International partnerships

HU students can study abroad for a semester or a year at partner institutions such as the University of Warwick, Princeton University, and the University of Vienna.

Notable alumni and faculty

See also

Related Research Articles

<span class="mw-page-title-main">University of Cologne</span> University in Germany

The University of Cologne is a university in Cologne, Germany. It was established in the year 1388 and is one of the most prestigious and research intensive universities in Germany. It was the sixth university to be established in Central Europe. It closed in 1798 before being re-established in 1919. It is now one of the largest universities in Germany with more than 50,000 students. The University of Cologne is a member of the German U15 association of major research-intensive universities and was a university of excellence as part of the German Universities Excellence Initiative from 2012 to 2019. It is constantly ranked among top 20 German universities in the world rankings.

<span class="mw-page-title-main">University of Bonn</span> Public university in Bonn, Germany

The Rhenish Friedrich Wilhelm University of Bonn is a public research university located in Bonn, North Rhine-Westphalia, Germany. It was founded in its present form as the Rhein-Universität on 18 October 1818 by Frederick William III, as the linear successor of the Kurkölnische Akademie Bonn which was founded in 1777. The University of Bonn offers many undergraduate and graduate programs in a range of subjects and has 544 professors. The University of Bonn is a member of the German U15 association of major research-intensive universities in Germany and has the title of "University of Excellence" under the German Universities Excellence Initiative; it is consistently ranked amongst the best German universities in the world rankings and is one of the most research intensive universities in Germany.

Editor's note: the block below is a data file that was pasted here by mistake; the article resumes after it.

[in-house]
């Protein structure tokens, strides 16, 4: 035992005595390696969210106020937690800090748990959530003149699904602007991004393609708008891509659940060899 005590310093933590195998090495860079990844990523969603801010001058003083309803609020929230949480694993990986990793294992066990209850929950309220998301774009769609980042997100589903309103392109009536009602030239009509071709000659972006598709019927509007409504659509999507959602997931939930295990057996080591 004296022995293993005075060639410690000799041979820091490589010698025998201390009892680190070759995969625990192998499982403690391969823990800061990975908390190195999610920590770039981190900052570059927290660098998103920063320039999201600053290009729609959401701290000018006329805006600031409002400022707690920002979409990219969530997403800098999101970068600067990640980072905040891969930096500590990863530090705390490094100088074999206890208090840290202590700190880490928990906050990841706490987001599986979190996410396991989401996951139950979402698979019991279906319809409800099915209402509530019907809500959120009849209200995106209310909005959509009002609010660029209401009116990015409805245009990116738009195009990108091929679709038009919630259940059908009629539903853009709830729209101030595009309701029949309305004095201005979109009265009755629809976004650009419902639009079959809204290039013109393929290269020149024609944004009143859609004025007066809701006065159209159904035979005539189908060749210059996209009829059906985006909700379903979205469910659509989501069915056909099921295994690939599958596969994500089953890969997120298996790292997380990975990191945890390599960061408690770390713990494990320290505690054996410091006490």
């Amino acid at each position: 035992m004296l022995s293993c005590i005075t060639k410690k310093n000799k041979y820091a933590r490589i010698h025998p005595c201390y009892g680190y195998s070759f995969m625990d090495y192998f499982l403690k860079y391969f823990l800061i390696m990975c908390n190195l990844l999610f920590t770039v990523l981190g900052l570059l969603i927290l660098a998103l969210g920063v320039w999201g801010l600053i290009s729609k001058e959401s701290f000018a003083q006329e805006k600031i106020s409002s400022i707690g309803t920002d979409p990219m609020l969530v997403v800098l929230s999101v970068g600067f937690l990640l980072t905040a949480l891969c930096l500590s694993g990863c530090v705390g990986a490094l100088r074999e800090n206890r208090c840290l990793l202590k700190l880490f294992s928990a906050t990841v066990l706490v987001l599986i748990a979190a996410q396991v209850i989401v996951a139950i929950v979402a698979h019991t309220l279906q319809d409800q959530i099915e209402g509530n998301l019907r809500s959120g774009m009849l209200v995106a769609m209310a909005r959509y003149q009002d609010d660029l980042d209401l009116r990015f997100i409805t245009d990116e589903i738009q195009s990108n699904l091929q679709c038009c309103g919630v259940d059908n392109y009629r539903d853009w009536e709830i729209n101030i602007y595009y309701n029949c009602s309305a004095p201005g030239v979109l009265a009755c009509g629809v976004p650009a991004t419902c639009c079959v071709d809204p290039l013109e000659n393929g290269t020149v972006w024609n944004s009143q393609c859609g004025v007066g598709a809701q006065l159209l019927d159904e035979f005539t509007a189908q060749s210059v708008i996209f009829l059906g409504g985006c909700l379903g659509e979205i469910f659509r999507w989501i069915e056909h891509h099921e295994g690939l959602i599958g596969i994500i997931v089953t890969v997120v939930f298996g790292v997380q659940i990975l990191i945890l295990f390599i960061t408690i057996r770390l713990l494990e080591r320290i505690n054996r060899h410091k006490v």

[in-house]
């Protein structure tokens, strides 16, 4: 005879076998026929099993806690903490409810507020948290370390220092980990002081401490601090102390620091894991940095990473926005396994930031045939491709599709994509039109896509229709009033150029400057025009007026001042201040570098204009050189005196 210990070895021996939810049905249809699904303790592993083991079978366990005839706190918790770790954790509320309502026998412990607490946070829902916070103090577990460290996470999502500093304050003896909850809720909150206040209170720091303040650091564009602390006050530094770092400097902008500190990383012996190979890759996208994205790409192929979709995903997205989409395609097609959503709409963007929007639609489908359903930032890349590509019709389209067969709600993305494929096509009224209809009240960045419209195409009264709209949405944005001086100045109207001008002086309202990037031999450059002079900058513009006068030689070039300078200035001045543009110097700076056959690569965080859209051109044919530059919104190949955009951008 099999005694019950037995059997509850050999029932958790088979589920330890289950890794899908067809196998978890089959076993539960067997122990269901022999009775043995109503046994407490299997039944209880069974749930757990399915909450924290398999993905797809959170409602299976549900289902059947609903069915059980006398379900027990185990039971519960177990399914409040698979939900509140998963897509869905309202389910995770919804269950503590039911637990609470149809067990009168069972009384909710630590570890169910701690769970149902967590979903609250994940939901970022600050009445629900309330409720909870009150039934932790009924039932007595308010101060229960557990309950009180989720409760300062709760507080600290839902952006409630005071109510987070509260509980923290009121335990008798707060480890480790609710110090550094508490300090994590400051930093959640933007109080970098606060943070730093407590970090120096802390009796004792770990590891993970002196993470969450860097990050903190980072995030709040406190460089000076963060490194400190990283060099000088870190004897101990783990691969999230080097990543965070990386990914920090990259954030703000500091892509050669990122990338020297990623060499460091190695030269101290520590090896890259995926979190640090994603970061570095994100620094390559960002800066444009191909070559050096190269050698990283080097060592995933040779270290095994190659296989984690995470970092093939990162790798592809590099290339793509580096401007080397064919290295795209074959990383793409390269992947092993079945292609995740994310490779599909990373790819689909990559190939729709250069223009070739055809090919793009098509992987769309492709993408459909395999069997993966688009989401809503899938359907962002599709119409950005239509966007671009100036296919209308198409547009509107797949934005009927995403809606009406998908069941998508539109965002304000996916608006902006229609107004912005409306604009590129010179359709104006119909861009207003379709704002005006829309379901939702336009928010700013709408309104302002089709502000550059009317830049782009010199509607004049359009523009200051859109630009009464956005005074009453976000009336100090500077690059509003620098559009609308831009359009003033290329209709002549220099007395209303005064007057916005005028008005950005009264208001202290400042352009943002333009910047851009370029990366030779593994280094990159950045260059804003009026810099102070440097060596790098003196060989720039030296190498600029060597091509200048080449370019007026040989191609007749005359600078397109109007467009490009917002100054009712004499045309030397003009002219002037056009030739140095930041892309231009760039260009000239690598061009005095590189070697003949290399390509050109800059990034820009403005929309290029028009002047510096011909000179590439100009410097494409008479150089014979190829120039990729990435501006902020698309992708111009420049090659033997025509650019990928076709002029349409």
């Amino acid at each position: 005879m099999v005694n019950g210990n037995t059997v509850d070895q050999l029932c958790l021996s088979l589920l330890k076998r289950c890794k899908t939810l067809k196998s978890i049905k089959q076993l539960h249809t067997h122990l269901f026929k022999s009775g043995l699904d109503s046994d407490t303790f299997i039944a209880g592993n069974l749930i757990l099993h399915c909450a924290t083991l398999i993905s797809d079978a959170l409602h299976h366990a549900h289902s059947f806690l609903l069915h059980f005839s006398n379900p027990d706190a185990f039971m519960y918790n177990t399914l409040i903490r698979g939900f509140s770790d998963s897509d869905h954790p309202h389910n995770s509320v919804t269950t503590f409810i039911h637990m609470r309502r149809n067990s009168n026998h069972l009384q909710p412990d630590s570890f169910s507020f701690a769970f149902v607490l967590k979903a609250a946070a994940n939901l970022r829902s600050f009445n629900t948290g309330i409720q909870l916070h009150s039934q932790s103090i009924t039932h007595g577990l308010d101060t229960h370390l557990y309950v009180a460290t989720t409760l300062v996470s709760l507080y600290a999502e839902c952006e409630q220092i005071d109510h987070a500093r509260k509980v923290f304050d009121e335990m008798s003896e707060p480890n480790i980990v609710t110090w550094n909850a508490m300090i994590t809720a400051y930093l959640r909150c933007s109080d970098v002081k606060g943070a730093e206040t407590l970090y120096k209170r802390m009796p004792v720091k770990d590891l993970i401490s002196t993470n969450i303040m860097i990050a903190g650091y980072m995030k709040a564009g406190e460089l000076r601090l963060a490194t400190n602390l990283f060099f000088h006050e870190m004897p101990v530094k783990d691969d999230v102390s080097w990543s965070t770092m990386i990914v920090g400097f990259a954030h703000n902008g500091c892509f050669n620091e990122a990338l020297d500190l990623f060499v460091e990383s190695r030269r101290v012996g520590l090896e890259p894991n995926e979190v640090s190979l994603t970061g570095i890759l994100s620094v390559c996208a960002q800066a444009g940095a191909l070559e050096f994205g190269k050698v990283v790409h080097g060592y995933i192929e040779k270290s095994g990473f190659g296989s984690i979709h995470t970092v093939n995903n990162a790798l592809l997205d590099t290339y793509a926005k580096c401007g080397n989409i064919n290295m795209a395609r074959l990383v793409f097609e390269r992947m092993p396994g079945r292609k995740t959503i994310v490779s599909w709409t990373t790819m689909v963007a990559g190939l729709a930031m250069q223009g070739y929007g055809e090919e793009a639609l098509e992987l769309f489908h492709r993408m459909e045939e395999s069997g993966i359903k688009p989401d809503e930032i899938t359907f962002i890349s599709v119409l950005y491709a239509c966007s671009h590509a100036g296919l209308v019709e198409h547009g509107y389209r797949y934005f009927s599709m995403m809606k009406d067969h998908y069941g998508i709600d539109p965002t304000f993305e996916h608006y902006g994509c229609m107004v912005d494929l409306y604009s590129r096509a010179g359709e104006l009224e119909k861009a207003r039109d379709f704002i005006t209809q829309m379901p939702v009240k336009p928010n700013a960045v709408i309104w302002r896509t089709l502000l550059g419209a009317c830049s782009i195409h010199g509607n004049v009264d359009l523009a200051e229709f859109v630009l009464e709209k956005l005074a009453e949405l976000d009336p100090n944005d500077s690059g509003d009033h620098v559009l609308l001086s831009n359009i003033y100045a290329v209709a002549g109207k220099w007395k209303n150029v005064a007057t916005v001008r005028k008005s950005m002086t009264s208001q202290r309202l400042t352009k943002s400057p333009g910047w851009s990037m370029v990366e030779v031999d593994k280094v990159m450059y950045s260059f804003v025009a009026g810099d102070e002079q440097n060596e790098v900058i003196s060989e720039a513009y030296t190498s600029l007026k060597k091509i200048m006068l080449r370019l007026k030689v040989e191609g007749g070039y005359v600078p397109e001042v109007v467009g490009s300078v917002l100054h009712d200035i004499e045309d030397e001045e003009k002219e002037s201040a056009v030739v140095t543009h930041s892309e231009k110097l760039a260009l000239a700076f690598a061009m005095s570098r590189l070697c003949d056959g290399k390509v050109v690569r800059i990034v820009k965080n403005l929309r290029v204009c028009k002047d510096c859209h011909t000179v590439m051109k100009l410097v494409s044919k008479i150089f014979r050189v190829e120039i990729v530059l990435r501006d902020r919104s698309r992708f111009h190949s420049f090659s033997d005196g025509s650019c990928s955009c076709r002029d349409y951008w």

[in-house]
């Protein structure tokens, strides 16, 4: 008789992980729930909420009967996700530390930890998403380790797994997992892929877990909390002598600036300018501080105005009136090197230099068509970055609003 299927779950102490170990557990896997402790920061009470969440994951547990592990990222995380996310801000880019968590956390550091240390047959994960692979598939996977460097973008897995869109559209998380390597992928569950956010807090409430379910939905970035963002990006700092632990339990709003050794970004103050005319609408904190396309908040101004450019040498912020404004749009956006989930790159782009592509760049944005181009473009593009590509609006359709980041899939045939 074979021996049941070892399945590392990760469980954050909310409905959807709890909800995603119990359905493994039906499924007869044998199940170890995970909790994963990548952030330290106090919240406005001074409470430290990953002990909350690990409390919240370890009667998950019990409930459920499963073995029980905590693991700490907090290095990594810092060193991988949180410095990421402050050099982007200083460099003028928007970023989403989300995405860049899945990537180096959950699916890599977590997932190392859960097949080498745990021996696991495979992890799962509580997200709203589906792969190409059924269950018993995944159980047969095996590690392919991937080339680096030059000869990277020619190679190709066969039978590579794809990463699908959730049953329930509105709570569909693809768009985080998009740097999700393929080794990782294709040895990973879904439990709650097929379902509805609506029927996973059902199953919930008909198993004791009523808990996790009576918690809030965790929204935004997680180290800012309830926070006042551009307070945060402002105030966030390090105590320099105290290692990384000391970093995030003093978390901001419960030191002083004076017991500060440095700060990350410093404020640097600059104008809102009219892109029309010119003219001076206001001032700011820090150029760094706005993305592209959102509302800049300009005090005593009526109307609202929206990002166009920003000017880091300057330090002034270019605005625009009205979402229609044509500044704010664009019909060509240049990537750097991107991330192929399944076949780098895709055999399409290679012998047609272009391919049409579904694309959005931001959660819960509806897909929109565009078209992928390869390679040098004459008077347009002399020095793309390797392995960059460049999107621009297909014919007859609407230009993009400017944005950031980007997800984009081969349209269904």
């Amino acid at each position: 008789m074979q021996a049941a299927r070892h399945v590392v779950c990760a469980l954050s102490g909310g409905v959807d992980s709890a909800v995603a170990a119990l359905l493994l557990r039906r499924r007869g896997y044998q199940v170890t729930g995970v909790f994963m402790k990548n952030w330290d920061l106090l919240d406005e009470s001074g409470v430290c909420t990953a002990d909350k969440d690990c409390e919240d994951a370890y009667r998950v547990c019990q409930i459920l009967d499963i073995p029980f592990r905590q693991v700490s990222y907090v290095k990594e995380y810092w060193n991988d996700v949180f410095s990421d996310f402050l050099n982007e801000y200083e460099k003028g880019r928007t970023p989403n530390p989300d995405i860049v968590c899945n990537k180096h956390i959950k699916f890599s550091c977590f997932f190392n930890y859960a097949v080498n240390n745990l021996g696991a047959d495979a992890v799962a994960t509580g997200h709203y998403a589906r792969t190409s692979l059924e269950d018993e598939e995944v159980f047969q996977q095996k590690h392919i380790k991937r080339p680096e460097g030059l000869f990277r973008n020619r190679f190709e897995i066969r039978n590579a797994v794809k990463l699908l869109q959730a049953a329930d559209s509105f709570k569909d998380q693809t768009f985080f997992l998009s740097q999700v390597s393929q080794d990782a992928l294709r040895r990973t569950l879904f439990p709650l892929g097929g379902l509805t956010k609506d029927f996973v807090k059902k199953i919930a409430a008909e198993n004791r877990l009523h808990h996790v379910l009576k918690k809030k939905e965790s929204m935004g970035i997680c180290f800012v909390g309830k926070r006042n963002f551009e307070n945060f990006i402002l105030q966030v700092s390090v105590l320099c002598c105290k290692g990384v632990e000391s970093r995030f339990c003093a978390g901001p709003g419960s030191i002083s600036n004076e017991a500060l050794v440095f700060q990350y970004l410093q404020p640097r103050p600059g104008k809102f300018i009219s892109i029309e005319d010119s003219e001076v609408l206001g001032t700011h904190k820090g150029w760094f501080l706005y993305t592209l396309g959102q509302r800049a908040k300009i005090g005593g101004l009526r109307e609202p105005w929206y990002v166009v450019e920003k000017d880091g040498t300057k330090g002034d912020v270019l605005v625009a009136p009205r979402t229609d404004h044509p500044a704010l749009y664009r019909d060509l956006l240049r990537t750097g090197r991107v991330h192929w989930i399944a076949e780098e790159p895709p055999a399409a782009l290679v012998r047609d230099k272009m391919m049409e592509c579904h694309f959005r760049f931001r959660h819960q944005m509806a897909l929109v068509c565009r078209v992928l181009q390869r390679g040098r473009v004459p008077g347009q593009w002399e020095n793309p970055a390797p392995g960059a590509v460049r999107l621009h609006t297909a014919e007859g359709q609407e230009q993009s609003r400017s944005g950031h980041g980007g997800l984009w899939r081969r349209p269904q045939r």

<span class="mw-page-title-main">University of Göttingen</span> University in the city of Göttingen, Germany

The University of Göttingen, officially the Georg August University of Göttingen, is a public research university in the city of Göttingen, Germany. Founded in 1734 by George II, King of Great Britain and Elector of Hanover, and starting classes in 1737, the Georgia Augusta was conceived to promote the ideals of the Enlightenment. It is the oldest university in the state of Lower Saxony and the largest in student enrollment, which stands at around 31,600.

<span class="mw-page-title-main">Technical University of Berlin</span> Public university in Berlin, Germany

The Technical University of Berlin is a public research university located in Berlin, Germany. It was the first German university to adopt the name "Technische Universität".

<span class="mw-page-title-main">University of Tübingen</span> Public research university in Tübingen, Germany

The University of Tübingen, officially the Eberhard Karl University of Tübingen, is a public research university located in the city of Tübingen, Baden-Württemberg, Germany.

<span class="mw-page-title-main">Free University of Berlin</span> Public university in Berlin, Germany

The Free University of Berlin is a public research university in Berlin, Germany. It emphasizes on political science and the humanities. The university utilizes its German name without translation on its English-language website.